The Sherpas continue to pack up and climb the mountain, to doctor the icefall, to string the ropes. The adventure guides rope in new clients, try to strategize how to get to the top, to get other people to their dreams. The obsesssives sit in the comfort of their everyday lives and dream of it. Base Camp, The Death Zone, The Summit. They pore over books and documentaries, trying to understand what it’s like to attempt Everest, to stand on the roof of the world. The rest of the world, the majority of the world, pays no attention to Everest, regarding it as a foolish lark, a deadly sport when it’s brought to their attention by news headlines, by stories of Everest.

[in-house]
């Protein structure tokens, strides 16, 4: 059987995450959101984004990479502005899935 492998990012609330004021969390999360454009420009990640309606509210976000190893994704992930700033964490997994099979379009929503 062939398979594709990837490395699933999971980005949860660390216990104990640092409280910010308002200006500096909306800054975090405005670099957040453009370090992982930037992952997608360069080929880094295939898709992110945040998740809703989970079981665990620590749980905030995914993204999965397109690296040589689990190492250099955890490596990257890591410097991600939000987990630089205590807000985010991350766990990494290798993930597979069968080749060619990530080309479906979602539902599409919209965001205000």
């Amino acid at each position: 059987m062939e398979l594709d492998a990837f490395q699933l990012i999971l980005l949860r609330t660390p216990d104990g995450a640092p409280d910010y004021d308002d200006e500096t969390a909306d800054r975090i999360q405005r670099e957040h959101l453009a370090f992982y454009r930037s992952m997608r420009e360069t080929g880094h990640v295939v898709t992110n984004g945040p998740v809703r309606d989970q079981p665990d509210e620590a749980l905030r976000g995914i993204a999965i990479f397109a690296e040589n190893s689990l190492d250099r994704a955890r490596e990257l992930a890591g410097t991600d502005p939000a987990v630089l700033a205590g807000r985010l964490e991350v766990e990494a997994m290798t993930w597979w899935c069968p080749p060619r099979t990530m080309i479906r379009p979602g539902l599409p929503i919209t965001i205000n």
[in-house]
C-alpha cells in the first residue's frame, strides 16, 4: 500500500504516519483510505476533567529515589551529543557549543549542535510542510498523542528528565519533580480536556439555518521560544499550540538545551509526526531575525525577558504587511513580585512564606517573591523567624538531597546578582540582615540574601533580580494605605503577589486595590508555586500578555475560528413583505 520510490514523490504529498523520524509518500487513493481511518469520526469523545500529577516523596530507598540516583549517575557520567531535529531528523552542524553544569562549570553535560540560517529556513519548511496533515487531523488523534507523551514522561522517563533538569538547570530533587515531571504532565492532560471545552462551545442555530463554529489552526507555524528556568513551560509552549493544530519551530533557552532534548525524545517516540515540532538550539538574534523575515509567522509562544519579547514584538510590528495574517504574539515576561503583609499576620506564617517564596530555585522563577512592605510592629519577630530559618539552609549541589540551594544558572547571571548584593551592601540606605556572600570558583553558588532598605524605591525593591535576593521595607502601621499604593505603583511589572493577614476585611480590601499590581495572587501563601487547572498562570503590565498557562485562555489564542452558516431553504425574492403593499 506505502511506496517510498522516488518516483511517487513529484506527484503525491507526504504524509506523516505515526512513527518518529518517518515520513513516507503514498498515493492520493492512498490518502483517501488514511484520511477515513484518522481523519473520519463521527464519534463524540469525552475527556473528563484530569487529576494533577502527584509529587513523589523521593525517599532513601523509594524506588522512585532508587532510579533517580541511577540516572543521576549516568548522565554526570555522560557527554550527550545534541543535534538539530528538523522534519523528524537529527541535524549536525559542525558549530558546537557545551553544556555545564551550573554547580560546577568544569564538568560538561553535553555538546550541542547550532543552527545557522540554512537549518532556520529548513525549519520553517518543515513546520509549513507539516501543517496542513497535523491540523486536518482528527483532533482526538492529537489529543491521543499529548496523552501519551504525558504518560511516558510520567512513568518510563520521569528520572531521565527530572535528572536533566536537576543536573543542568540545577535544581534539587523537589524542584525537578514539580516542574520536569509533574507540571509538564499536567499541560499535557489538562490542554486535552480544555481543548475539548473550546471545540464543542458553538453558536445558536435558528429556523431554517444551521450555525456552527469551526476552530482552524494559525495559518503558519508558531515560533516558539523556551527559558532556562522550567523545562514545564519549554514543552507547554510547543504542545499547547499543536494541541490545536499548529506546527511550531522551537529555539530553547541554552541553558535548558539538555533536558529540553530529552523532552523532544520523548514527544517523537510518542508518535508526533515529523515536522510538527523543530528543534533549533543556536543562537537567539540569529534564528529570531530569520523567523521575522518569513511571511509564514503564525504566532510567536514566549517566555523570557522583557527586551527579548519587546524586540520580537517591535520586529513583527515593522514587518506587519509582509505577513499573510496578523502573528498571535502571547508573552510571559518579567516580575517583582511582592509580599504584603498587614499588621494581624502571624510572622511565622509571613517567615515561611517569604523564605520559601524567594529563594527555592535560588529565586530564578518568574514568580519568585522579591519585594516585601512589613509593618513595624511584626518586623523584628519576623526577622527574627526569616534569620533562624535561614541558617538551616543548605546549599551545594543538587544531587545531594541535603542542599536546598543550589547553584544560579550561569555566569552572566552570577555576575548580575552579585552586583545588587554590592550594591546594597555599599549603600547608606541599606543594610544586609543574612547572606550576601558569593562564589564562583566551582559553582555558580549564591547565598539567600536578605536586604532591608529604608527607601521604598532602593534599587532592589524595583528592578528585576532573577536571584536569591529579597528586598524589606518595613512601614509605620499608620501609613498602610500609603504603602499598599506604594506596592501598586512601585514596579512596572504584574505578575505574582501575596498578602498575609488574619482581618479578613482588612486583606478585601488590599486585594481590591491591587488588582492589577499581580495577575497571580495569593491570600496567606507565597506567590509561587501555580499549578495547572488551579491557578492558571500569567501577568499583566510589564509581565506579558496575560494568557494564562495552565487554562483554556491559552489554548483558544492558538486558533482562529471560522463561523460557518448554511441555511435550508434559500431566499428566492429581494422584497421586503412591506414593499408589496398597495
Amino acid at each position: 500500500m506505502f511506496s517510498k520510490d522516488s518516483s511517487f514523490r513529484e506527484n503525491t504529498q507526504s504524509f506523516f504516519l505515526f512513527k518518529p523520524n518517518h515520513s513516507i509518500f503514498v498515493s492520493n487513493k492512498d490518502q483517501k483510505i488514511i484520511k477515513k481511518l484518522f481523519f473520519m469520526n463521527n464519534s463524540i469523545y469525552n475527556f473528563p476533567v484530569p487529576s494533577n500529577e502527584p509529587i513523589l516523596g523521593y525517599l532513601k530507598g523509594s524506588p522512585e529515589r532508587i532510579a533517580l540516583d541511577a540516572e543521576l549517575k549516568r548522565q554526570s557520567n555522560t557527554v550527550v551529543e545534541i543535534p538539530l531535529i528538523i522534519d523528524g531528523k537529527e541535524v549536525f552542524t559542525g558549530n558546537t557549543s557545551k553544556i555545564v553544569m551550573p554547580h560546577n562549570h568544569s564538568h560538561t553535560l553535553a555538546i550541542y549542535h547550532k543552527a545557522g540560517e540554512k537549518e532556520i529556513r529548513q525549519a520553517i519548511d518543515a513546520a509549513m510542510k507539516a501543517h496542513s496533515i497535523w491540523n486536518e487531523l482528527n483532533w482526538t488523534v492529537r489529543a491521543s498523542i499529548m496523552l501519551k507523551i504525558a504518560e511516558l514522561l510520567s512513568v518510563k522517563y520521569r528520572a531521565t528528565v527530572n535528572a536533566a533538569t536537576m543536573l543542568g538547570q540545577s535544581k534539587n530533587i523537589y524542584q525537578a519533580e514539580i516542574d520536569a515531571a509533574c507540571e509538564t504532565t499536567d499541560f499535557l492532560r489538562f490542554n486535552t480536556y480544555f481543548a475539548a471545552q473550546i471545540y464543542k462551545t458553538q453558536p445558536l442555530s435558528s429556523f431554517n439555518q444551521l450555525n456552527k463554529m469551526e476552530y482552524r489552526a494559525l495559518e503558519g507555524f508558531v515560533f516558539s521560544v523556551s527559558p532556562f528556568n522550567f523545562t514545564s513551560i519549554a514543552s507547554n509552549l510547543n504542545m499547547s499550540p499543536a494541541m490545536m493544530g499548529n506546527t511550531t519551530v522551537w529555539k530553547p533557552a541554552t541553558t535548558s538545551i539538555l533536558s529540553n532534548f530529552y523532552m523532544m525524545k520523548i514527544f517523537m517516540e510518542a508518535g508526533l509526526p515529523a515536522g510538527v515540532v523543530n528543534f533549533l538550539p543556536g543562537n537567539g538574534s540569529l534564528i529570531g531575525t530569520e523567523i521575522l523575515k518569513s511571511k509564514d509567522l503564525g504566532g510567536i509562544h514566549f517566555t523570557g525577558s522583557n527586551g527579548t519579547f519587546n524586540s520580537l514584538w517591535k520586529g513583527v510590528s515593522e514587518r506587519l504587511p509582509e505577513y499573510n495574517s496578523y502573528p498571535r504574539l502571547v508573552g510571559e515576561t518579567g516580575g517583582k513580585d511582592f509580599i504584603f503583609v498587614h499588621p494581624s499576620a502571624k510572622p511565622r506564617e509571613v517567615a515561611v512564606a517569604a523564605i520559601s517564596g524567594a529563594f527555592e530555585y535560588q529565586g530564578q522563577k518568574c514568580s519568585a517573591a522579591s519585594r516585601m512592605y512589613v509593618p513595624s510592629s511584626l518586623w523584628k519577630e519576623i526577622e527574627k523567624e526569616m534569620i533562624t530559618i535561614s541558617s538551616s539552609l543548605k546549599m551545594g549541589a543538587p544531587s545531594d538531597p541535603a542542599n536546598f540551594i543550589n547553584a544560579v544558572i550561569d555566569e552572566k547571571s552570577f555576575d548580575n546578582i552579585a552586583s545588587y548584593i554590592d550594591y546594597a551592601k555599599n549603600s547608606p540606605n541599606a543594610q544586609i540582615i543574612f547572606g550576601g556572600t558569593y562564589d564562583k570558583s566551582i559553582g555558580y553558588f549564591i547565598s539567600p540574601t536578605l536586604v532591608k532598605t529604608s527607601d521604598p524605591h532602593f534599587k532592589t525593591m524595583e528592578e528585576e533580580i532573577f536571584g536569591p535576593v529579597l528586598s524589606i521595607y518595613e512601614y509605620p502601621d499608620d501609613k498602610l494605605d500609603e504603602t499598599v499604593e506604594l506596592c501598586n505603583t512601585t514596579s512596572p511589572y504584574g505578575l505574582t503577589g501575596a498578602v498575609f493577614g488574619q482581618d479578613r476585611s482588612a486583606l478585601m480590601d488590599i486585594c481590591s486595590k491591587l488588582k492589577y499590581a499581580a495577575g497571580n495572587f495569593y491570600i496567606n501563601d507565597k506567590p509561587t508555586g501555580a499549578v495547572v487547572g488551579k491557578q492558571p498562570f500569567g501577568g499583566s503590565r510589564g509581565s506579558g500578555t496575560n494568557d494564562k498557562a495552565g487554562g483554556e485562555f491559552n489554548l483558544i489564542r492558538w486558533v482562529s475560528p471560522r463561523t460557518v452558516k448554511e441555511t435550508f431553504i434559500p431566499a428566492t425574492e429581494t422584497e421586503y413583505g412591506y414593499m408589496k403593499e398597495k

Mount Everest is a place of stories. The mountain itself and how it’s progressed from an unconquerable mystery to a victim of modern commercialization. The climbers and how they’ve gone from the elite adventurers to the idle rich who want a new trophy for their wall. The Sherpas and how they’re always ignored — from Tenzing Norgay having to settle for a George Medal from Queen Elizabeth II instead of a knighting to the icefall doctors whose deaths become a footnote. The bodies and how they’ve gone from morbid reminder to Everest landmark to interesting anecdote. These stories, if they’re told, are told in reportage and autobiographies and blog entries and in YouTube videos, under shrinking newspaper headlines.